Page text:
Mar 13—Apr 22 2017

This exhibition examines quickly manufactured contemporary New York abstraction via various painterly modes by Marina Adams, Amy Feldman, Ann Craven, Melissa Meyer and Patricia Treib.

These five painters are from various generations but all adhere to a practice of expedient painting, full of the flare and flash of gestural freedom. The fact that each of these paintings is often physically limned without massive re-editing imbues them with a sense of spontaneity. However, as Marina Adams notes, it is not actual time that is needed to make a specific work, but the accumulated years of committed studio time that is needed to achieve this level of unrehearsed liberty.

In 2009, Raphael Rubinstein wrote "Provisional Painting" in Art in America, in which he described contemporary painters such as Christopher Wool, Mary Heilmann or Raoul De Keyser with contingent concerns for the unfinished, the unrefined.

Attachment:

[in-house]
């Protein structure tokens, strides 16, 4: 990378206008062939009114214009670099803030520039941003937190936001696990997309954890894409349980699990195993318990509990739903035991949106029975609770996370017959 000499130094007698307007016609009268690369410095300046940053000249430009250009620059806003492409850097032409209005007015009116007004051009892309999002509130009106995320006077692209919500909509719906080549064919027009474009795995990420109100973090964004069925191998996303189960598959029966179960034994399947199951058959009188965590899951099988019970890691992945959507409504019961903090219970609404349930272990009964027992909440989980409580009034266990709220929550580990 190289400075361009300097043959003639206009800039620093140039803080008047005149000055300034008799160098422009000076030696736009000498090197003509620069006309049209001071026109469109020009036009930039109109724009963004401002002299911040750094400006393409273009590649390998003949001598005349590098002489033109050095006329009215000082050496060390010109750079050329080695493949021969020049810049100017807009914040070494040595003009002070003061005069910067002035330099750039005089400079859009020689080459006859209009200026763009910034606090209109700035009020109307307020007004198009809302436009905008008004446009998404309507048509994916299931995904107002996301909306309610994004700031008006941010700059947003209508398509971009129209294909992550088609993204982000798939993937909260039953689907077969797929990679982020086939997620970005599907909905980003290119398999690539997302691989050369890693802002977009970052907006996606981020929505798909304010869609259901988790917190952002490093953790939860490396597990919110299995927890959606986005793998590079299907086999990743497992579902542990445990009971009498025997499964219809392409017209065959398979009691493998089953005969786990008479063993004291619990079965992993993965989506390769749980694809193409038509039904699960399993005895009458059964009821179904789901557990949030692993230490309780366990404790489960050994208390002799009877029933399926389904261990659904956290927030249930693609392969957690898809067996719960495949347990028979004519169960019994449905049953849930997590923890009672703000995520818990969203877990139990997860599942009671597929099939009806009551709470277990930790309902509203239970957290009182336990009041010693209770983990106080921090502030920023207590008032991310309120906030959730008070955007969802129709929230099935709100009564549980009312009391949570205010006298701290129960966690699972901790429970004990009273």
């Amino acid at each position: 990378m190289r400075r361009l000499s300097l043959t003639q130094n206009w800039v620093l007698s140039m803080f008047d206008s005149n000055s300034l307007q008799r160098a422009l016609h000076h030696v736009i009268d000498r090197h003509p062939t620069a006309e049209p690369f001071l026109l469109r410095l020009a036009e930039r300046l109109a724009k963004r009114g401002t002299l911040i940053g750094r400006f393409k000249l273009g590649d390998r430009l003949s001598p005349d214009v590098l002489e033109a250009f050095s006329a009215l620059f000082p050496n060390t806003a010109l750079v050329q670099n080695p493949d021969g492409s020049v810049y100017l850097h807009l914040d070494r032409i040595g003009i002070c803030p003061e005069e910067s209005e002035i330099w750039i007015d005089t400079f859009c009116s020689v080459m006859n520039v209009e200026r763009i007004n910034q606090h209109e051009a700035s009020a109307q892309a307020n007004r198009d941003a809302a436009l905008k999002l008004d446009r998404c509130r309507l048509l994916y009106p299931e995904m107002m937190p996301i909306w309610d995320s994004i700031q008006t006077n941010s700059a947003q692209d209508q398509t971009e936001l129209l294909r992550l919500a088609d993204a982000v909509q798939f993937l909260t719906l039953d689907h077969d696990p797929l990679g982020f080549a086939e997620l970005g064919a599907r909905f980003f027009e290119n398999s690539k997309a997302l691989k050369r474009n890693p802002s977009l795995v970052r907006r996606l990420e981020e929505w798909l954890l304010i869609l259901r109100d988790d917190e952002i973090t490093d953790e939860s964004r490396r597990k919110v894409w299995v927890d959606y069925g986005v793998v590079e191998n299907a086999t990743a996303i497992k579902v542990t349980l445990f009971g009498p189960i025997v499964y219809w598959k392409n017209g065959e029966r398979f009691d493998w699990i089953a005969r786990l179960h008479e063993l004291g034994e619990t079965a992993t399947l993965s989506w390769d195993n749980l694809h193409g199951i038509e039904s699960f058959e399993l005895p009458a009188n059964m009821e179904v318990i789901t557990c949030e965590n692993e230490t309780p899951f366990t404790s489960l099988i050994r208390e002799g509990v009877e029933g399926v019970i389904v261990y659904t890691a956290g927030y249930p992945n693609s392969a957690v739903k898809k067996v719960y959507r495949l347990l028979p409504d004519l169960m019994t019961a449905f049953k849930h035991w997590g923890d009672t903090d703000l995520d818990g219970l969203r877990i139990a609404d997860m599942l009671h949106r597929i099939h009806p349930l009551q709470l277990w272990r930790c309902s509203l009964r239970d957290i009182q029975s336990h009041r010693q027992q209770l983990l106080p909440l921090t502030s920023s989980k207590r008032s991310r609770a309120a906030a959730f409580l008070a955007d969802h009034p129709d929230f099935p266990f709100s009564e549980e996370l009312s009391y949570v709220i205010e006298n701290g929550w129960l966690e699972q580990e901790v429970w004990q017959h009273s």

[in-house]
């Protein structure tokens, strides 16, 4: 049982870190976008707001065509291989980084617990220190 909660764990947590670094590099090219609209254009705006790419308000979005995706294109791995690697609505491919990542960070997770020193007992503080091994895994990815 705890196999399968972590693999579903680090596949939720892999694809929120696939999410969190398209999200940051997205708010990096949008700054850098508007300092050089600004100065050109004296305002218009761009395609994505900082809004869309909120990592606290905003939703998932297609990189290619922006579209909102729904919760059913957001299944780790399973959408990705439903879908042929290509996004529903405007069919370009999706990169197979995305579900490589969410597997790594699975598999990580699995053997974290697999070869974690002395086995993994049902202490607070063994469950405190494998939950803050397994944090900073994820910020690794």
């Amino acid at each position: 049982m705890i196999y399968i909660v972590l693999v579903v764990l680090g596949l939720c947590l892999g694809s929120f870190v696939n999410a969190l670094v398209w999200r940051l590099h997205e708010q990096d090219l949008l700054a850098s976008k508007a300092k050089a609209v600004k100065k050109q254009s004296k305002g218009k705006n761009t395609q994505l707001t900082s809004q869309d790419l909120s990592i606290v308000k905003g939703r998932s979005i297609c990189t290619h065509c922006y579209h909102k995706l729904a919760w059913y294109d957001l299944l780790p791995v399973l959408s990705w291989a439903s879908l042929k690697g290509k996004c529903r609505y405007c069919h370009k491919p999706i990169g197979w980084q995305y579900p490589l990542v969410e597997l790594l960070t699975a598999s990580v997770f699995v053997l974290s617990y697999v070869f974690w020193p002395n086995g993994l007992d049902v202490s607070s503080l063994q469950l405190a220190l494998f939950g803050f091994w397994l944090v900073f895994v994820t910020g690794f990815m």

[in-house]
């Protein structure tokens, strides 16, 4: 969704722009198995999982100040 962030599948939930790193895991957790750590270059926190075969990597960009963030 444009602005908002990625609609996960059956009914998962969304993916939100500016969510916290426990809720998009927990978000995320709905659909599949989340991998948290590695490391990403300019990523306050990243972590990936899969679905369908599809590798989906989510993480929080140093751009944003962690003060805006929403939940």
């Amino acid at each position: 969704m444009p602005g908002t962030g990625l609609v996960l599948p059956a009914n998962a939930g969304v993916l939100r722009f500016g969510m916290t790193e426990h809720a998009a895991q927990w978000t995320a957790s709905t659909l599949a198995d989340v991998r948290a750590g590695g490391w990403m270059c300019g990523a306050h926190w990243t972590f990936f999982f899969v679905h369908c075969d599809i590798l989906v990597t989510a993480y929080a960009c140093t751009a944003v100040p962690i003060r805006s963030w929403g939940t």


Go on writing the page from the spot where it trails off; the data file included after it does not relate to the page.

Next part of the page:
Likewise, each of the Quicktime painters explores and extends ephemeral legacies and languages of the New York School. Feldman's perversely biomorphic yet lively dramas of figure/ground seem like ghostly grisaille homages to the spirit of Pop painter Nicolas Krushenick. Her newer, emptier silhouettes seem to adhere to an even more provisional genre. Similarly Ann Craven’s systemically replicated motifs generate canvases which mime croquis, memes. Based in observation, each slight variation of lunar depiction, for example, balances a meditation on (re)production, on time's passage, with a modicum of kitsch. Other works in Quicktime, immediate and punchy like Adams’, display a serious tectonic planar tension within color space. In Adams's paintings, flatly brushed color masses dance around and create contour edges. Her forebears seem to be Matisse cutouts and the paintings of Miriam Shapiro, Ken Noland and Ray Parker. The broadly brushed planes and sharp edges of Treib's paintings skitter and tack direction with a racecar driver's virtuosity. Treib has her own sense of nostalgic color, and like Craven will often repeat themes until they naturally exhaust their potential. She draws with paint in almost calligraphic contours, which counter and balance with passages of planar splendor. And last, within Melissa Meyer's tachiste paintings, the delicate wisps of adept palimpsests resemble suspended zen lattices; a grid of pictorial actions only able to be attempted once.